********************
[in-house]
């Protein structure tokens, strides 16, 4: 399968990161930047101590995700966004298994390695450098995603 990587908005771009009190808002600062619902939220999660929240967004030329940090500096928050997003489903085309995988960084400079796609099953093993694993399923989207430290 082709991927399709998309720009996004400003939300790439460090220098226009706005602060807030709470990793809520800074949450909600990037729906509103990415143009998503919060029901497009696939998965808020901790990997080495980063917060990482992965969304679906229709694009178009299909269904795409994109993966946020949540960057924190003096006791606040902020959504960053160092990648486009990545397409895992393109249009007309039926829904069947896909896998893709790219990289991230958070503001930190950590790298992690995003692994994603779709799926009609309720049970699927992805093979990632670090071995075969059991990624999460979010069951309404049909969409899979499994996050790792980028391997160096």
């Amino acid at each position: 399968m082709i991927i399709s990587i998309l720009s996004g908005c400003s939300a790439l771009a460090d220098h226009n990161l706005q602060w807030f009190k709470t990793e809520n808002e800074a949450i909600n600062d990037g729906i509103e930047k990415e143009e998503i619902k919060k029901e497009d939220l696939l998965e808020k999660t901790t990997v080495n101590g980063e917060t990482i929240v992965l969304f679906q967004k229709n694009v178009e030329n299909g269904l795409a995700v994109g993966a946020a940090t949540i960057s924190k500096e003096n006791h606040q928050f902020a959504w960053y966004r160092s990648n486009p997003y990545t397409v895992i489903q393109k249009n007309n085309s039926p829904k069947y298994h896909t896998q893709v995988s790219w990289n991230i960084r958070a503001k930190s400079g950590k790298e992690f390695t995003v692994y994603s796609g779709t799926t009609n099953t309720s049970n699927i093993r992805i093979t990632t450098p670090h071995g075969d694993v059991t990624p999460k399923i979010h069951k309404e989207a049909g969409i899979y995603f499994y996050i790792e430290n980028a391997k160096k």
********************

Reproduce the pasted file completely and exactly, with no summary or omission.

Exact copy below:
[in-house]
């Protein structure tokens, strides 16, 4: 399968990161930047101590995700966004298994390695450098995603 990587908005771009009190808002600062619902939220999660929240967004030329940090500096928050997003489903085309995988960084400079796609099953093993694993399923989207430290 082709991927399709998309720009996004400003939300790439460090220098226009706005602060807030709470990793809520800074949450909600990037729906509103990415143009998503919060029901497009696939998965808020901790990997080495980063917060990482992965969304679906229709694009178009299909269904795409994109993966946020949540960057924190003096006791606040902020959504960053160092990648486009990545397409895992393109249009007309039926829904069947896909896998893709790219990289991230958070503001930190950590790298992690995003692994994603779709799926009609309720049970699927992805093979990632670090071995075969059991990624999460979010069951309404049909969409899979499994996050790792980028391997160096």
């Amino acid at each position: 399968m082709i991927i399709s990587i998309l720009s996004g908005c400003s939300a790439l771009a460090d220098h226009n990161l706005q602060w807030f009190k709470t990793e809520n808002e800074a949450i909600n600062d990037g729906i509103e930047k990415e143009e998503i619902k919060k029901e497009d939220l696939l998965e808020k999660t901790t990997v080495n101590g980063e917060t990482i929240v992965l969304f679906q967004k229709n694009v178009e030329n299909g269904l795409a995700v994109g993966a946020a940090t949540i960057s924190k500096e003096n006791h606040q928050f902020a959504w960053y966004r160092s990648n486009p997003y990545t397409v895992i489903q393109k249009n007309n085309s039926p829904k069947y298994h896909t896998q893709v995988s790219w990289n991230i960084r958070a503001k930190s400079g950590k790298e992690f390695t995003v692994y994603s796609g779709t799926t009609n099953t309720s049970n699927i093993r992805i093979t990632t450098p670090h071995g075969d694993v059991t990624p999460k399923i979010h069951k309404e989207a049909g969409i899979y995603f499994y996050i790792e430290n980028a391997k160096k």